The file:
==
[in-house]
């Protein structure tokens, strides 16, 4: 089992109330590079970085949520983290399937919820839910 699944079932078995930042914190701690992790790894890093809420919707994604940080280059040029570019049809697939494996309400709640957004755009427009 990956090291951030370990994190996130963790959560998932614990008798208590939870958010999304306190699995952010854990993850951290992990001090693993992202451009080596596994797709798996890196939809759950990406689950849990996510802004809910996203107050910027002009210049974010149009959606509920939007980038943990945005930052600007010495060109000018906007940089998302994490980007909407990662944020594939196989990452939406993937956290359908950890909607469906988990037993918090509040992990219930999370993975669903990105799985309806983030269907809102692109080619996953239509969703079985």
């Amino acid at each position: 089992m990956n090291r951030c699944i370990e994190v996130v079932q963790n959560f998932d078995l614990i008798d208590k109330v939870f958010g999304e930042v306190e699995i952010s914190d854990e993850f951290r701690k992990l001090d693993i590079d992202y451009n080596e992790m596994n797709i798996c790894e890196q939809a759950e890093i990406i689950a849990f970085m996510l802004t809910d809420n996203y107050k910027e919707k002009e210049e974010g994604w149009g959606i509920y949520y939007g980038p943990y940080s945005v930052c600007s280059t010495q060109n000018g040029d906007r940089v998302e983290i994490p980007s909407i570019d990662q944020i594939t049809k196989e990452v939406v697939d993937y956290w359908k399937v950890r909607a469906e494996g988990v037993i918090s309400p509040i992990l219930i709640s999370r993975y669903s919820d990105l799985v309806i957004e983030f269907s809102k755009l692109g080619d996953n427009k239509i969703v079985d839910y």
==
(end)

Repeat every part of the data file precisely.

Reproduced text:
[in-house]
């Protein structure tokens, strides 16, 4: 089992109330590079970085949520983290399937919820839910 699944079932078995930042914190701690992790790894890093809420919707994604940080280059040029570019049809697939494996309400709640957004755009427009 990956090291951030370990994190996130963790959560998932614990008798208590939870958010999304306190699995952010854990993850951290992990001090693993992202451009080596596994797709798996890196939809759950990406689950849990996510802004809910996203107050910027002009210049974010149009959606509920939007980038943990945005930052600007010495060109000018906007940089998302994490980007909407990662944020594939196989990452939406993937956290359908950890909607469906988990037993918090509040992990219930999370993975669903990105799985309806983030269907809102692109080619996953239509969703079985």
């Amino acid at each position: 089992m990956n090291r951030c699944i370990e994190v996130v079932q963790n959560f998932d078995l614990i008798d208590k109330v939870f958010g999304e930042v306190e699995i952010s914190d854990e993850f951290r701690k992990l001090d693993i590079d992202y451009n080596e992790m596994n797709i798996c790894e890196q939809a759950e890093i990406i689950a849990f970085m996510l802004t809910d809420n996203y107050k910027e919707k002009e210049e974010g994604w149009g959606i509920y949520y939007g980038p943990y940080s945005v930052c600007s280059t010495q060109n000018g040029d906007r940089v998302e983290i994490p980007s909407i570019d990662q944020i594939t049809k196989e990452v939406v697939d993937y956290w359908k399937v950890r909607a469906e494996g988990v037993i918090s309400p509040i992990l219930i709640s999370r993975y669903s919820d990105l799985v309806i957004e983030f269907s809102k755009l692109g080619d996953n427009k239509i969703v079985d839910y």